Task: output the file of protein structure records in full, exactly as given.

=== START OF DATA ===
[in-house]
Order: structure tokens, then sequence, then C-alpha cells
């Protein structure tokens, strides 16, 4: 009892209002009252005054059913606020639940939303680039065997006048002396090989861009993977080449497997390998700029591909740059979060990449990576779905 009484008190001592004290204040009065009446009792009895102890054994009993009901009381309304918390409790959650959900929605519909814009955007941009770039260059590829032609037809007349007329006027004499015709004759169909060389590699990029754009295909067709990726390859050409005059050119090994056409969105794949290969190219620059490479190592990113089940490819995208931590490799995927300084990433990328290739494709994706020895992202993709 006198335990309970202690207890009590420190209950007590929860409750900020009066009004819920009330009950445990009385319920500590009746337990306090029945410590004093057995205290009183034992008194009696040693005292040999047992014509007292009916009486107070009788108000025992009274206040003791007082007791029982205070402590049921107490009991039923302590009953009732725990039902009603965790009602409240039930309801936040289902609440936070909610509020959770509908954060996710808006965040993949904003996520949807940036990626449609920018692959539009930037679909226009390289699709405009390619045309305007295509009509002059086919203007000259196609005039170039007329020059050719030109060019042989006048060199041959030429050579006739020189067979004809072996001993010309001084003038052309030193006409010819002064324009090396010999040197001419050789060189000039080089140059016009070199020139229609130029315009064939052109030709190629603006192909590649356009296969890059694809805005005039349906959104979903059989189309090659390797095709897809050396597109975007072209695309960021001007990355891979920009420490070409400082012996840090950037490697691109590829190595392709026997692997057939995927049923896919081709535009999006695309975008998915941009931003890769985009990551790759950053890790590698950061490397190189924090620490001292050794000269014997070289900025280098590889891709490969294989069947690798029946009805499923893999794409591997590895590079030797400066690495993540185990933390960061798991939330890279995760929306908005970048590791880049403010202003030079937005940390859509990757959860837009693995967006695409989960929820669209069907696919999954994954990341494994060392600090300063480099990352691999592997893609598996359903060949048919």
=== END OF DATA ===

[in-house]
Order: structure tokens, then sequence, then C-alpha cells
């Protein structure tokens, strides 16, 4: 009892209002009252005054059913606020639940939303680039065997006048002396090989861009993977080449497997390998700029591909740059979060990449990576779905 009484008190001592004290204040009065009446009792009895102890054994009993009901009381309304918390409790959650959900929605519909814009955007941009770039260059590829032609037809007349007329006027004499015709004759169909060389590699990029754009295909067709990726390859050409005059050119090994056409969105794949290969190219620059490479190592990113089940490819995208931590490799995927300084990433990328290739494709994706020895992202993709 006198335990309970202690207890009590420190209950007590929860409750900020009066009004819920009330009950445990009385319920500590009746337990306090029945410590004093057995205290009183034992008194009696040693005292040999047992014509007292009916009486107070009788108000025992009274206040003791007082007791029982205070402590049921107490009991039923302590009953009732725990039902009603965790009602409240039930309801936040289902609440936070909610509020959770509908954060996710808006965040993949904003996520949807940036990626449609920018692959539009930037679909226009390289699709405009390619045309305007295509009509002059086919203007000259196609005039170039007329020059050719030109060019042989006048060199041959030429050579006739020189067979004809072996001993010309001084003038052309030193006409010819002064324009090396010999040197001419050789060189000039080089140059016009070199020139229609130029315009064939052109030709190629603006192909590649356009296969890059694809805005005039349906959104979903059989189309090659390797095709897809050396597109975007072209695309960021001007990355891979920009420490070409400082012996840090950037490697691109590829190595392709026997692997057939995927049923896919081709535009999006695309975008998915941009931003890769985009990551790759950053890790590698950061490397190189924090620490001292050794000269014997070289900025280098590889891709490969294989069947690798029946009805499923893999794409591997590895590079030797400066690495993540185990933390960061798991939330890279995760929306908005970048590791880049403010202003030079937005940390859509990757959860837009693995967006695409989960929820669209069907696919999954994954990341494994060392600090300063480099990352691999592997893609598996359903060949048919």